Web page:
It has a name evoking visions of...
It has a name evoking visions of giant manufacturing plants and fast freeways zigzagging through the landscape, but this city is also dotted with clusters of tightknit suburban neighborhoods.
Perhaps best recognized for the Citadel, the mega-mall of factory outlet stores visible from the Santa Ana Freeway, the city of Commerce is home to 1,800 businesses, including a casino, and 12,141 residents, all sharing 6.6 square miles of land.
But Commerce was not always a mecca of industrial warehouses.
Originally controlled by Indians, the land was claimed by Spanish missionaries in 1771 as part of the San Gabriel Mission’s region. The land was later obtained by a Spaniard, then by a settler from New England and finally by the Bandini family.
In the early part of this century, large industrial plants started cropping up. Chrysler, B.F. Goodrich, Uniroyal Rubber and Sampson Tire were some of the biggest.
In 1959, a coalition of residents and business owners banded together to fight off annexation by neighboring cities, which would have resulted in higher property taxes. After a series of petition drives, public hearings and an election, Commerce was incorporated on Jan. 28, 1960, becoming the 67th city in Los Angeles County.
But starting in the 1970s, the old factories were closed one by one and replaced by lighter manufacturing and industry, such as distribution warehouses for products from groceries to clothing. As auto manufacturing jobs disappeared, the demographics of Commerce changed, from predominantly Anglo to mostly Latino.
The Citadel is housed in what was once the Uniroyal tire plant. The factory closed in 1978 after about 50 years of tire manufacturing, and remained boarded up until developers revamped the 35-acre facility.
It was transformed in November 1990 into a mammoth mall of factory outlet stores, such as Geoffrey Beene, Gap and United Colors of Benetton. Its 1,700-foot front wall, decorated with relief statues of kings and griffins, is a landmark for freeway commuters. Built in 1929, the Assyrian-style architecture was inspired by the Palace of Sargon in the ancient city of Khorsabad.
Though the city is known known for commerce, residents say that what they like is the small-town atmosphere and perks such as free bus rides.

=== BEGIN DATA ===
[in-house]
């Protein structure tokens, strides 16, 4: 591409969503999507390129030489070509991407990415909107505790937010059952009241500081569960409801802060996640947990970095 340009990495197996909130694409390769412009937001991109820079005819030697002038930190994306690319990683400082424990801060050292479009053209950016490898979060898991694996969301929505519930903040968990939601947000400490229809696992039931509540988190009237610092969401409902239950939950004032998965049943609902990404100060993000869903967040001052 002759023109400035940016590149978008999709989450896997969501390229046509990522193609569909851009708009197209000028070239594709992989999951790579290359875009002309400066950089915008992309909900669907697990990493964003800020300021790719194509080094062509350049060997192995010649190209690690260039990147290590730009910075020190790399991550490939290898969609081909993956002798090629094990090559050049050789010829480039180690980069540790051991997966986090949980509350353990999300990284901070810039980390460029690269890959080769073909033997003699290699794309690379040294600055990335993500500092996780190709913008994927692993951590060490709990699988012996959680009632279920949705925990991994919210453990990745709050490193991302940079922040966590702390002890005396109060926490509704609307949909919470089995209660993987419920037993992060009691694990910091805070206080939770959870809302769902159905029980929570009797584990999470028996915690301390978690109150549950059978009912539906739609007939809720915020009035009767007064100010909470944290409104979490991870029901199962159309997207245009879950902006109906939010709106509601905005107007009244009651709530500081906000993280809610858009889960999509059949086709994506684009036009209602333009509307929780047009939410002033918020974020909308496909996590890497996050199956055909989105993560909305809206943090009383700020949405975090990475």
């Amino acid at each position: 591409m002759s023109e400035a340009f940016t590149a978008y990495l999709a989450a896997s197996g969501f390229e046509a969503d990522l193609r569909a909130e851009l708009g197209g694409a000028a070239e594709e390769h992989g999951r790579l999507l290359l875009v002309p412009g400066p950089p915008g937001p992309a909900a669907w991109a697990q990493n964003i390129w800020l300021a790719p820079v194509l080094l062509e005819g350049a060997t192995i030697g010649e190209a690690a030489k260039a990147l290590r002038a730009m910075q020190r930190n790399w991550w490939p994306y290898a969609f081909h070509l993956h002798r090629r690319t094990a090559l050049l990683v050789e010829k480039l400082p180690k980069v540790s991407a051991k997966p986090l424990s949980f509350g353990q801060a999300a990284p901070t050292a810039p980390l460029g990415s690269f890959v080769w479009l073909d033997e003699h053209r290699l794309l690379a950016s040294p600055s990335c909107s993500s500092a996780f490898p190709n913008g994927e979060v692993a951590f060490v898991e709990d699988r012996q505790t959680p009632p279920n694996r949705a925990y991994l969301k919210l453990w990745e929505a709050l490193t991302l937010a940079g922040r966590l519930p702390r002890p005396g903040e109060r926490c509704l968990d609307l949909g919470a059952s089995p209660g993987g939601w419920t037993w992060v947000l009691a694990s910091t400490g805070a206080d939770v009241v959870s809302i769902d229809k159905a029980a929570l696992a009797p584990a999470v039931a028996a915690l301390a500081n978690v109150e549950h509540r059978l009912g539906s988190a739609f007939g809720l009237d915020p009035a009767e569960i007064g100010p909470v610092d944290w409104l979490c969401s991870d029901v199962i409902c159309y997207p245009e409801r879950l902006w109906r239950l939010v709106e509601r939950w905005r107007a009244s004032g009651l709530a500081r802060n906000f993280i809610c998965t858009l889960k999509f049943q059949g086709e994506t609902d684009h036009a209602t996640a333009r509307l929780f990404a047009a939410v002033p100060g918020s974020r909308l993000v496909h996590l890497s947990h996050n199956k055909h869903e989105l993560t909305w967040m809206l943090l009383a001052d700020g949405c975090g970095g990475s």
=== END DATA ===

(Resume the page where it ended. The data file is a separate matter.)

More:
“We have a fantastic parks [system],” said Val Bassett, 75, who has lived in the same house in Commerce for nearly half a century. All activities for youngsters at the parks are free, she said, even uniforms for sports teams.
James Groves, 76, another longtime resident, said his favorite thing about Commerce is the tax rate. “Many times, it’s the lowest in the county,” he likes to point out.
A LOCAL LANDMARK: Stevens’ Steak and Seafood House, on Stevens Place, is a local landmark and often the site of Democratic candidates’ fund-raisers. Owner Jim Filipan calls it the “the Cheers of Commerce.” The restaurant was heavily damaged by a fire last year but was reopened in December after about $1 million in renovations.
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By the Numbers
Date incorporated: Jan. 28, 1960
Area in square miles: 6.6
Number of parks: 4
Number of city employees: 155 fulltime; 220 part time
1995-96 operating budget: $31 million
Am. Indian: .5%
Average hopusehold size: 4
Median age: 28
MONEY AND WORK
Median household income: $27,415
Median household income/L.A. County: $34,965
Median home value: $150,600
Employed workers (16 and older): 5,244
Women in labor force: 45%
Men in labor force: 76%
Married couple families with children: 38%
Married couple families with no children: 18%
Other types of families: 23%
Nonfamily households: 21%
1989 HOUSEHOLD INCOME:
$0 to $14,999: 31%
$15,000 to $24,999: 13%
$25,000 to $49,999: 37%
$50,000 to $74,999: 13%
$75,000 to $99,999: 5%
$100,000 or more: 2%
COMMERCE RETAIL STORES
Total stores: 297
Total employees: 5,444
Annual sales: $549 million
Source: Claritas Inc. retail figures are for 1995. All other figures are for 1990. Percentages have been rounded to the nearest whole number.